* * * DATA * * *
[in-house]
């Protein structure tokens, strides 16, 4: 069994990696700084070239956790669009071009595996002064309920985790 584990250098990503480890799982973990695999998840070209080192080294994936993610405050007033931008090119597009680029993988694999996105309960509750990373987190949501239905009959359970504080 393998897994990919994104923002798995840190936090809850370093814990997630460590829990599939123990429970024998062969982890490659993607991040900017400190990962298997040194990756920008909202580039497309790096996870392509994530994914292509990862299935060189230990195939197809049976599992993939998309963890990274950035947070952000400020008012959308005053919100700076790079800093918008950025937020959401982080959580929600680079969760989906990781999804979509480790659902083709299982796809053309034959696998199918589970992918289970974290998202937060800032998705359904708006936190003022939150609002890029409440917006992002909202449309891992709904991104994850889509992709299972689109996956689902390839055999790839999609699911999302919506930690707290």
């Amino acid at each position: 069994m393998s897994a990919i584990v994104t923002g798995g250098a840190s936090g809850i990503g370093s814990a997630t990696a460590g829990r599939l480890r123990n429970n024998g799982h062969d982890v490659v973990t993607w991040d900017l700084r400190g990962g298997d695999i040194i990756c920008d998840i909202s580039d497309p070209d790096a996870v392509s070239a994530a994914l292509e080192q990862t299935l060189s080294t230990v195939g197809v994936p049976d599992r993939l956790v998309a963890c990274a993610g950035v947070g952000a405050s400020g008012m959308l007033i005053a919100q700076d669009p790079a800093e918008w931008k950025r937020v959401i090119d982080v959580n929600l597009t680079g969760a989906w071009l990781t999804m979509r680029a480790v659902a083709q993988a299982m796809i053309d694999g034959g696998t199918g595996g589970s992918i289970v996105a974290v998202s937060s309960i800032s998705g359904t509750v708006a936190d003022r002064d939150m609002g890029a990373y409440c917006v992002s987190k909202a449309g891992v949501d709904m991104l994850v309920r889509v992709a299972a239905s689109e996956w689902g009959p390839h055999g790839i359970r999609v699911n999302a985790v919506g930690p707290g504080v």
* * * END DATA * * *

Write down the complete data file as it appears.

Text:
[in-house]
């Protein structure tokens, strides 16, 4: 069994990696700084070239956790669009071009595996002064309920985790 584990250098990503480890799982973990695999998840070209080192080294994936993610405050007033931008090119597009680029993988694999996105309960509750990373987190949501239905009959359970504080 393998897994990919994104923002798995840190936090809850370093814990997630460590829990599939123990429970024998062969982890490659993607991040900017400190990962298997040194990756920008909202580039497309790096996870392509994530994914292509990862299935060189230990195939197809049976599992993939998309963890990274950035947070952000400020008012959308005053919100700076790079800093918008950025937020959401982080959580929600680079969760989906990781999804979509480790659902083709299982796809053309034959696998199918589970992918289970974290998202937060800032998705359904708006936190003022939150609002890029409440917006992002909202449309891992709904991104994850889509992709299972689109996956689902390839055999790839999609699911999302919506930690707290």
């Amino acid at each position: 069994m393998s897994a990919i584990v994104t923002g798995g250098a840190s936090g809850i990503g370093s814990a997630t990696a460590g829990r599939l480890r123990n429970n024998g799982h062969d982890v490659v973990t993607w991040d900017l700084r400190g990962g298997d695999i040194i990756c920008d998840i909202s580039d497309p070209d790096a996870v392509s070239a994530a994914l292509e080192q990862t299935l060189s080294t230990v195939g197809v994936p049976d599992r993939l956790v998309a963890c990274a993610g950035v947070g952000a405050s400020g008012m959308l007033i005053a919100q700076d669009p790079a800093e918008w931008k950025r937020v959401i090119d982080v959580n929600l597009t680079g969760a989906w071009l990781t999804m979509r680029a480790v659902a083709q993988a299982m796809i053309d694999g034959g696998t199918g595996g589970s992918i289970v996105a974290v998202s937060s309960i800032s998705g359904t509750v708006a936190d003022r002064d939150m609002g890029a990373y409440c917006v992002s987190k909202a449309g891992v949501d709904m991104l994850v309920r889509v992709a299972a239905s689109e996956w689902g009959p390839h055999g790839i359970r999609v699911n999302a985790v919506g930690p707290g504080v």